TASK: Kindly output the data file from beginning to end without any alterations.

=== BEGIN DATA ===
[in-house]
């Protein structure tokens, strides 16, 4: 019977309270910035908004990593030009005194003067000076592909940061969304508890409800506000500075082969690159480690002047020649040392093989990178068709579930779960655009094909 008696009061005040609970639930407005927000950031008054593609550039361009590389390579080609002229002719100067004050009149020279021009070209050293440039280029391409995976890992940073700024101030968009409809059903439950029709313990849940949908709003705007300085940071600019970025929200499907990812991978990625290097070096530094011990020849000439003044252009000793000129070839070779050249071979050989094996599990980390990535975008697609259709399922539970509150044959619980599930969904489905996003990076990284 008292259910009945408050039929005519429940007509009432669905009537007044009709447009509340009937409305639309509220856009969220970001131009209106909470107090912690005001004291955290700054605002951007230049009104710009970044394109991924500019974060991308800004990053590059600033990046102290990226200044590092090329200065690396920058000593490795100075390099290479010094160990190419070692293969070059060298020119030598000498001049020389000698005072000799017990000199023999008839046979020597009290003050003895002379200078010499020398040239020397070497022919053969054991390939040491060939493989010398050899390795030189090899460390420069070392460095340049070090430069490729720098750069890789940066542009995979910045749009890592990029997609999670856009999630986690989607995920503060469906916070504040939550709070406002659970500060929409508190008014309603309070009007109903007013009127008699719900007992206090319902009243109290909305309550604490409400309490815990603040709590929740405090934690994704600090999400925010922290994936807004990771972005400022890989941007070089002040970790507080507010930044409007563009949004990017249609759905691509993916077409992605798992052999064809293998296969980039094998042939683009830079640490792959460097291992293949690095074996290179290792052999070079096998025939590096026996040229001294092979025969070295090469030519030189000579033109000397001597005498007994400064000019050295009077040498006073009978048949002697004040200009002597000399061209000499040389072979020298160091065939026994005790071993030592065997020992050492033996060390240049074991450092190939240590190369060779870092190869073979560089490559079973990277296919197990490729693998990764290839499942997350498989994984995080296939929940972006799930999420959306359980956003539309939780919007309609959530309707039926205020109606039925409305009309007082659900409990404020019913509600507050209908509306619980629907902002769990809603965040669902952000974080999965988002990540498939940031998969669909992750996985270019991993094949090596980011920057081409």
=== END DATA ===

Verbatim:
[in-house]
């Protein structure tokens, strides 16, 4: 019977309270910035908004990593030009005194003067000076592909940061969304508890409800506000500075082969690159480690002047020649040392093989990178068709579930779960655009094909 008696009061005040609970639930407005927000950031008054593609550039361009590389390579080609002229002719100067004050009149020279021009070209050293440039280029391409995976890992940073700024101030968009409809059903439950029709313990849940949908709003705007300085940071600019970025929200499907990812991978990625290097070096530094011990020849000439003044252009000793000129070839070779050249071979050989094996599990980390990535975008697609259709399922539970509150044959619980599930969904489905996003990076990284 008292259910009945408050039929005519429940007509009432669905009537007044009709447009509340009937409305639309509220856009969220970001131009209106909470107090912690005001004291955290700054605002951007230049009104710009970044394109991924500019974060991308800004990053590059600033990046102290990226200044590092090329200065690396920058000593490795100075390099290479010094160990190419070692293969070059060298020119030598000498001049020389000698005072000799017990000199023999008839046979020597009290003050003895002379200078010499020398040239020397070497022919053969054991390939040491060939493989010398050899390795030189090899460390420069070392460095340049070090430069490729720098750069890789940066542009995979910045749009890592990029997609999670856009999630986690989607995920503060469906916070504040939550709070406002659970500060929409508190008014309603309070009007109903007013009127008699719900007992206090319902009243109290909305309550604490409400309490815990603040709590929740405090934690994704600090999400925010922290994936807004990771972005400022890989941007070089002040970790507080507010930044409007563009949004990017249609759905691509993916077409992605798992052999064809293998296969980039094998042939683009830079640490792959460097291992293949690095074996290179290792052999070079096998025939590096026996040229001294092979025969070295090469030519030189000579033109000397001597005498007994400064000019050295009077040498006073009978048949002697004040200009002597000399061209000499040389072979020298160091065939026994005790071993030592065997020992050492033996060390240049074991450092190939240590190369060779870092190869073979560089490559079973990277296919197990490729693998990764290839499942997350498989994984995080296939929940972006799930999420959306359980956003539309939780919007309609959530309707039926205020109606039925409305009309007082659900409990404020019913509600507050209908509306619980629907902002769990809603965040669902952000974080999965988002990540498939940031998969669909992750996985270019991993094949090596980011920057081409």